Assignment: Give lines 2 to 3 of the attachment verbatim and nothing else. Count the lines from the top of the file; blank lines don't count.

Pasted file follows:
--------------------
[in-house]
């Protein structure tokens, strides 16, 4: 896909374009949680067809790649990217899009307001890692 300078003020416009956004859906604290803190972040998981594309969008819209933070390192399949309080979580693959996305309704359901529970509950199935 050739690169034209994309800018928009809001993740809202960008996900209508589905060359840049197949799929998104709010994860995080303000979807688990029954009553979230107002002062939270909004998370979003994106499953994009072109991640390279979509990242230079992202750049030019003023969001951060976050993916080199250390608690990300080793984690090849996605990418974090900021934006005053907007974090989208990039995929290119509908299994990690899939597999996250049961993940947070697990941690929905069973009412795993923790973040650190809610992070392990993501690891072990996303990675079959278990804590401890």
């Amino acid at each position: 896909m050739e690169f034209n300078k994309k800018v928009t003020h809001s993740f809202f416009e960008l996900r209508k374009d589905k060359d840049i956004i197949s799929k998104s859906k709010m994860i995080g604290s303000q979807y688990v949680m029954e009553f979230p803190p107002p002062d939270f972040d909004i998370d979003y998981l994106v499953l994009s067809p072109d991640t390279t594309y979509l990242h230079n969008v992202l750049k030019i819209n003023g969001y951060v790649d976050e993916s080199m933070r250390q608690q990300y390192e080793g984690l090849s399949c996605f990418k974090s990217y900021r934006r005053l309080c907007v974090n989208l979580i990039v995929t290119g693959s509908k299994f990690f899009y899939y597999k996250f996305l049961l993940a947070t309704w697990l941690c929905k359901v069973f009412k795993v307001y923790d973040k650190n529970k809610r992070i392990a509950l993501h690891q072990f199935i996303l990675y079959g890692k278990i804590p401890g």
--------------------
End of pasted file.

């Protein structure tokens, strides 16, 4: 896909374009949680067809790649990217899009307001890692 300078003020416009956004859906604290803190972040998981594309969008819209933070390192399949309080979580693959996305309704359901529970509950199935 050739690169034209994309800018928009809001993740809202960008996900209508589905060359840049197949799929998104709010994860995080303000979807688990029954009553979230107002002062939270909004998370979003994106499953994009072109991640390279979509990242230079992202750049030019003023969001951060976050993916080199250390608690990300080793984690090849996605990418974090900021934006005053907007974090989208990039995929290119509908299994990690899939597999996250049961993940947070697990941690929905069973009412795993923790973040650190809610992070392990993501690891072990996303990675079959278990804590401890």
């Amino acid at each position: 896909m050739e690169f034209n300078k994309k800018v928009t003020h809001s993740f809202f416009e960008l996900r209508k374009d589905k060359d840049i956004i197949s799929k998104s859906k709010m994860i995080g604290s303000q979807y688990v949680m029954e009553f979230p803190p107002p002062d939270f972040d909004i998370d979003y998981l994106v499953l994009s067809p072109d991640t390279t594309y979509l990242h230079n969008v992202l750049k030019i819209n003023g969001y951060v790649d976050e993916s080199m933070r250390q608690q990300y390192e080793g984690l090849s399949c996605f990418k974090s990217y900021r934006r005053l309080c907007v974090n989208l979580i990039v995929t290119g693959s509908k299994f990690f899009y899939y597999k996250f996305l049961l993940a947070t309704w697990l941690c929905k359901v069973f009412k795993v307001y923790d973040k650190n529970k809610r992070i392990a509950l993501h690891q072990f199935i996303l990675y079959g890692k278990i804590p401890g």